2. Tap into your existing network
Invite your connections to follow your company pages. You can also notify employees about important company posts to boost organic reach and engagement. Empower employees and loyal customers to become brand advocates, sharing company social posts on your behalf.
3. Amplify content with paid ads
Paid social media ads allow you to reach a much broader audience of potential customers than organic social alone. They also enable you to target unique audiences by title, function, industry, and more. You don’t need a background in advertising or deep pockets to set up effective ads and begin generating new leads. Boost, sponsor, and promote social post with the highest engagement across all social profiles.
For more great insights watch the LinkedIn Learning Social Media Marketing for Small Business class online. Social media engagement humanizes your brand, differentiates your business from the competition and builds trust among your audience. Get five tips for becoming a savvy social media marketer here.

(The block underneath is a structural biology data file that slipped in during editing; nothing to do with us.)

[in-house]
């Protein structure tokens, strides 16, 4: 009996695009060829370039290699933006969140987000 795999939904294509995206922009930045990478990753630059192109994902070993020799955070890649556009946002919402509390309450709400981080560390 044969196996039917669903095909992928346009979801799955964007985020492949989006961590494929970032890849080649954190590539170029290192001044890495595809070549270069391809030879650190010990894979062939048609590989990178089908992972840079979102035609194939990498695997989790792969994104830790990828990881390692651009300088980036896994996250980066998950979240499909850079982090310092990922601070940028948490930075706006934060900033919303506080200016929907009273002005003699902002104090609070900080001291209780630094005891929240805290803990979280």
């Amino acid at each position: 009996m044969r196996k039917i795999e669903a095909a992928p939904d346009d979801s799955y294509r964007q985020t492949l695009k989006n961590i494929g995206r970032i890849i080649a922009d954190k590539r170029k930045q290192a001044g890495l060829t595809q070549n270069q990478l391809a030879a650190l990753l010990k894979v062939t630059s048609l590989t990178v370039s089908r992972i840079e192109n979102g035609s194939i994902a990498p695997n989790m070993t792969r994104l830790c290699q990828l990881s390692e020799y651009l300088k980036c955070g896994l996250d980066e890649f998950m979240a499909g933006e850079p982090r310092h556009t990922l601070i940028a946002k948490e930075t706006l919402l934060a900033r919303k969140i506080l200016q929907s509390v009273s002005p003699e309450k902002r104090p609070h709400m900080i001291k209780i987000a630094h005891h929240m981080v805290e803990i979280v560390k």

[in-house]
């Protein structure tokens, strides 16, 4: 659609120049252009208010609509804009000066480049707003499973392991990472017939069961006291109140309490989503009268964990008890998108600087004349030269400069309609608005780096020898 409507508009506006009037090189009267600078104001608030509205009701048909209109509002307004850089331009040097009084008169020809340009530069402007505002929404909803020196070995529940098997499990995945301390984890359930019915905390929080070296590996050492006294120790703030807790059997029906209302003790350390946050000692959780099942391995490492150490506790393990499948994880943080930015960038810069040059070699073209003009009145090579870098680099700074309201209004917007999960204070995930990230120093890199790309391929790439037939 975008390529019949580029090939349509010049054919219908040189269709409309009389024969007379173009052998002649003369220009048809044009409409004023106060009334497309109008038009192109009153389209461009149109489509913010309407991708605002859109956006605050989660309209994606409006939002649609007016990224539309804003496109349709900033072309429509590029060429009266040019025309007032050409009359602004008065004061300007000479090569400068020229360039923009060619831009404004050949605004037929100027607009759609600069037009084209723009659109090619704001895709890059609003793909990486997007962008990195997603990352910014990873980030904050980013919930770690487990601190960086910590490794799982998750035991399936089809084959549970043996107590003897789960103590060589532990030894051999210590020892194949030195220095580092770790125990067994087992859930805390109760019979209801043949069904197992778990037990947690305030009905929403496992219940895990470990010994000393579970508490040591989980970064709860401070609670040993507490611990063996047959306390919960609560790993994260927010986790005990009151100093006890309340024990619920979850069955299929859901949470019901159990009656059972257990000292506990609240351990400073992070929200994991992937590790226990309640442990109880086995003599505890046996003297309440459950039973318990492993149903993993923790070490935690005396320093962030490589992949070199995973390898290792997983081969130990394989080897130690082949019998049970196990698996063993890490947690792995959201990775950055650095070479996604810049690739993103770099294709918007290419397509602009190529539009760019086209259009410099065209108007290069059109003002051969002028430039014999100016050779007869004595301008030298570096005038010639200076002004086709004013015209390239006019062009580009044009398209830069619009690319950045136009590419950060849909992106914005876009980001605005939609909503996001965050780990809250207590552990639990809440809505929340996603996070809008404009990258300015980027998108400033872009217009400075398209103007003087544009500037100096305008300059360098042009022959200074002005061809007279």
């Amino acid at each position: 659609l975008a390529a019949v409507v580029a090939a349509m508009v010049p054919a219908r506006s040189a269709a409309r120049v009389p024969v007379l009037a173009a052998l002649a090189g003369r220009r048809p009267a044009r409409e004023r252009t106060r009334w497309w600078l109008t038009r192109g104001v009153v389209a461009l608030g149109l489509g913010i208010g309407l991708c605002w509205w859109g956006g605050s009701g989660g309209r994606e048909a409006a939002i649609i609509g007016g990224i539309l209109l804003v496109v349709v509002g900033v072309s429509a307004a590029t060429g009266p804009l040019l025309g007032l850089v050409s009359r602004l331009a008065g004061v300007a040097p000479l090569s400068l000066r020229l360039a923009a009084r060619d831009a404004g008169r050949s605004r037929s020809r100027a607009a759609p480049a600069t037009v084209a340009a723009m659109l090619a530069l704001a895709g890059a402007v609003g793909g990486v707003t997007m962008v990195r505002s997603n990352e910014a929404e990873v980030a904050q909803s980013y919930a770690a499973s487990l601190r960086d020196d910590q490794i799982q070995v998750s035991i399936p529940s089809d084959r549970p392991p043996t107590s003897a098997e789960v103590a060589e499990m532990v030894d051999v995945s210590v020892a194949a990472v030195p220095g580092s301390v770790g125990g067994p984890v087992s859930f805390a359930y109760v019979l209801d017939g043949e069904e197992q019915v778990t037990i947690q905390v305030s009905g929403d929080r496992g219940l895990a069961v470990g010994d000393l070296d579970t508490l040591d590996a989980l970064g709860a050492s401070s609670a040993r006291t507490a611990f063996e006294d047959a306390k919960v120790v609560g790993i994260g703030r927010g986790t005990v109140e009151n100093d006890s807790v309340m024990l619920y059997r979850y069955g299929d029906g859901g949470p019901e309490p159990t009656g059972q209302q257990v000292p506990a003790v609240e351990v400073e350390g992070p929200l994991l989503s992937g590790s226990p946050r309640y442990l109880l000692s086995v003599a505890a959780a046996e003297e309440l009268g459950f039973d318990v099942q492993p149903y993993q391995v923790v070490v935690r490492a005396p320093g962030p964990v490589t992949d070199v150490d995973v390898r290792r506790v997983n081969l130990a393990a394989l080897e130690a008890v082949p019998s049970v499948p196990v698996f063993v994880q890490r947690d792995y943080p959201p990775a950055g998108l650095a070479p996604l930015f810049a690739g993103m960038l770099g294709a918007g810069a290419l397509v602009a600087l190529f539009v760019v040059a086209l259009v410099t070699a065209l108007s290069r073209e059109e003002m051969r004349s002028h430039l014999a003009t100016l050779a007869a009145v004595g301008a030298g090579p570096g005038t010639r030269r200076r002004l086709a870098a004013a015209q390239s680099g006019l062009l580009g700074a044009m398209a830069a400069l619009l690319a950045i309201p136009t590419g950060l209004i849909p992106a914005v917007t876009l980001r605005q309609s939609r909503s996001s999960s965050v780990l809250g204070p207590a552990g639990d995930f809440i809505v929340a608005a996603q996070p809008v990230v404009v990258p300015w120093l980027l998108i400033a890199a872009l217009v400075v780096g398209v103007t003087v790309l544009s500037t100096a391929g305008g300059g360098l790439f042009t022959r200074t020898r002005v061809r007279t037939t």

Studies and success stories show that being a lifelong learner is crucial for business success and is an integral part of entrepreneurship. New technology, new marketing techniques, changes in regulations or systems all require growth.
Lifelong learning and self-directed learning readiness are both keys to business success.25
LinkedIn Learning has seen a huge increase in small business skill development spanning soft skills such as strategic thinking and remote working to basics like Excel.24
Small businesses like yours have been hardest hit by the COVID-19 pandemic. Ongoing learning can help you hone your management, sales, marketing, finance, and self-care skills. In addition to the Social Media Marketing class, LinkedIn Learning offers many other free courses to help you navigate the challenges of today’s economy.
If you’re looking for additional resources and support, Cisco's small business resource center connects you with peers and industry experts around the world and keeps you up-to-date on the latest resources and solutions to drive your business forward. Discuss product roadmaps, influence product direction, participate in early adopter trials, get advice, and share your expertise around Cisco technologies.